Mattel (NASDAQ:MAT) is a company built on bringing joy to children, that has brands that have been adored for generations, and offers investors a tantalizing 6.5% dividend yield. Sounds appealing, doesn't it?
Well, in the words of the venerable Admiral Ackbar, it's a trap!
The struggling toymaker's once beloved brands are rapidly becoming less popular among today's youth, which has led to sharp losses in Mattel's stock and could put its sizable dividend in jeopardy of being cut in the years ahead. Should that occur, it would probably mean even more pain for Mattel's shareholders.
Children getting older younger
The trend toward electronic gadgets and mobile gaming is making it increasingly difficult to be a traditional toymaker. Rival toy company Hasbro (NASDAQ:HAS) had this to say about the topic in its most recent annual report:
We contend with the phenomenon that children are increasingly sophisticated and have been moving away from traditional toys and games at a younger age. Thereby, the variety of product and entertainment offerings available for children has expanded and product life cycles have shrunk as children move on to more sophisticated offerings at younger ages. This has been referred to as "children getting older younger" but may also be referred to as developmental compression. As a result, our products not only compete with those offerings produced by other toy and game manufacturers; we also compete, particularly in meeting the demands of older children, with entertainment offerings of many technology companies, such as makers of tablets, mobile devices, video games and other consumer electronic products.
As more children (and their parents) turn to electronic devices and downloadable games for education and entertainment, it erodes Mattel's competitive advantages, such as its negotiating power with retailers and ability to command premium shelf space. Unfortunately for Mattel and its shareholders, this trend appears unlikely to reverse itself in the foreseeable future.
But it's not just macro-level factors that are hurting Mattel; the company is also being outmatched by rivals within the traditional toy category. Hasbro has performed far better in recent years, benefiting from its licenses for popular brands like Transformers, Marvel, and Star Wars. Unlike Mattel's core franchises, such as Barbie, which saw its sales plunge 19% in the most recent quarter, Hasbro's brands translate very well to movies and TV. With Marvel's films lighting up the box office and the upcoming Star Wars: The Force Awakens likely to be one of the top-grossing movies of all time, this gap should only continue to widen.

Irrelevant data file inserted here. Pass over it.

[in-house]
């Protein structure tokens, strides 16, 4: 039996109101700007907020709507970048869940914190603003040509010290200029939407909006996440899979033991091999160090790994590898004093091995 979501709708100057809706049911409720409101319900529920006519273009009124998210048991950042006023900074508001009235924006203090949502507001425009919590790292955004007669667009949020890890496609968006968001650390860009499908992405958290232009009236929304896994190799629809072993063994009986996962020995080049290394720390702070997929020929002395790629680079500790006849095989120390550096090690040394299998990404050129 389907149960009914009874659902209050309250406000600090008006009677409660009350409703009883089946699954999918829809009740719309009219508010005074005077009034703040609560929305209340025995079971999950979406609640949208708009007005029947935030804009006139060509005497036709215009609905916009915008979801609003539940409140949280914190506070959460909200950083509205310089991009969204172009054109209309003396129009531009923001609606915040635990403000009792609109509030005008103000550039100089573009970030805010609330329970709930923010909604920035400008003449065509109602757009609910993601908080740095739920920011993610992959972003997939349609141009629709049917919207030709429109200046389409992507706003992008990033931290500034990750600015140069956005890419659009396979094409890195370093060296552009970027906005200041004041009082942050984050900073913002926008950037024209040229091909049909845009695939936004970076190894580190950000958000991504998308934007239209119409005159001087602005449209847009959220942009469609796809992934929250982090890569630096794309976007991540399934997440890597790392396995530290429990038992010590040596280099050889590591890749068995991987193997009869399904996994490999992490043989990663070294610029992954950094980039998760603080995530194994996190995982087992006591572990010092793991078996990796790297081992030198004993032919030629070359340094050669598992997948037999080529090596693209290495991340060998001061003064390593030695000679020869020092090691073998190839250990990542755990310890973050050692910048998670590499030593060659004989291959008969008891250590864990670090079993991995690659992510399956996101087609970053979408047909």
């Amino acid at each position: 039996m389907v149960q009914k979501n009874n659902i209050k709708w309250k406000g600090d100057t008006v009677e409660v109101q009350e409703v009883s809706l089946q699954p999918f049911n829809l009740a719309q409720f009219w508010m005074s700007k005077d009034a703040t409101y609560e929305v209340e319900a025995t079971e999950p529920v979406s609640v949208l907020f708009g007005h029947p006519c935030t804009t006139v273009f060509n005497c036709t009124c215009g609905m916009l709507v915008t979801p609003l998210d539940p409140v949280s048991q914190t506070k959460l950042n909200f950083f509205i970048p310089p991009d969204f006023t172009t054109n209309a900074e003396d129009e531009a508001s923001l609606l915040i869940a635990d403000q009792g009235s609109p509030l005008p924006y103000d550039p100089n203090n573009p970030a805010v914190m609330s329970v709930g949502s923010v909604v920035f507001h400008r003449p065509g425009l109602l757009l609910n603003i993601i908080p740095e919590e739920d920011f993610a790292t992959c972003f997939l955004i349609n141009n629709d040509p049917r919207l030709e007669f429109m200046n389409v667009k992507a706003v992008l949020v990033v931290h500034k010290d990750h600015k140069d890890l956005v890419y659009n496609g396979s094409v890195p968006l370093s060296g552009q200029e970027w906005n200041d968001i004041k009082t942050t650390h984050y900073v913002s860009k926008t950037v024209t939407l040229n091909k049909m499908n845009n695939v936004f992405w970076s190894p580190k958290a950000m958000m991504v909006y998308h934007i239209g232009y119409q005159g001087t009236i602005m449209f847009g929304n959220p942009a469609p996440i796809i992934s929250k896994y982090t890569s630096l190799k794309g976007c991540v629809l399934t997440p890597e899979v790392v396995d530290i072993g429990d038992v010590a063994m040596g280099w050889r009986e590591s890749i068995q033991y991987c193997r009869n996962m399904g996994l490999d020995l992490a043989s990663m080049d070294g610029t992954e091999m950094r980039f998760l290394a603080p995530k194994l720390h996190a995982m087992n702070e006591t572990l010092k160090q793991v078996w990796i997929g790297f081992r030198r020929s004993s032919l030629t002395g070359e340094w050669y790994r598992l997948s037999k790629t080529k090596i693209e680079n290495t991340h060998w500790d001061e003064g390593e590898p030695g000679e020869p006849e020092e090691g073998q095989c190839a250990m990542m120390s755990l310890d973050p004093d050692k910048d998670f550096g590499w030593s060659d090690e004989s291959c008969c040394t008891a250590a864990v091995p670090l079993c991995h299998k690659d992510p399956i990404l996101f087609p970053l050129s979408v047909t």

Another red flag
Even as these factors have weighed on Mattel's financial results, the company has raised its dividend repeatedly up until this year. That's resulted in a payout ratio that's looking increasingly unsustainable. In 2014, Mattel paid out more in dividends ($515 million) than it earned in net income ($499 million). And on a cash-flow basis, Mattel allocated more than 80% of its free cash flow to dividend payments last year.
It's about to get worse
Mattel's ability to maintain its current dividend looks even more worrisome when you consider that it will soon be losing its contract to produce toys based on the incredibly popular Disney Princess and Frozen characters. The loss of this Disney license, which is being acquired by Hasbro, is expected to cost Mattel more than $300 million in annual revenue beginning in 2016. That sales hit will no doubt also dent Mattel's earnings and cash flow, further pressuring its dividend.
Pull up! All craft pull up!
Mattel's stock price has been nearly cut in half over the past two years. Yet with industry trends moving away from the toy titan, competition from better-positioned rivals intensifying, and the possibility of a painful dividend cut becoming increasingly likely, investors may be best served by staying well clear of this trap.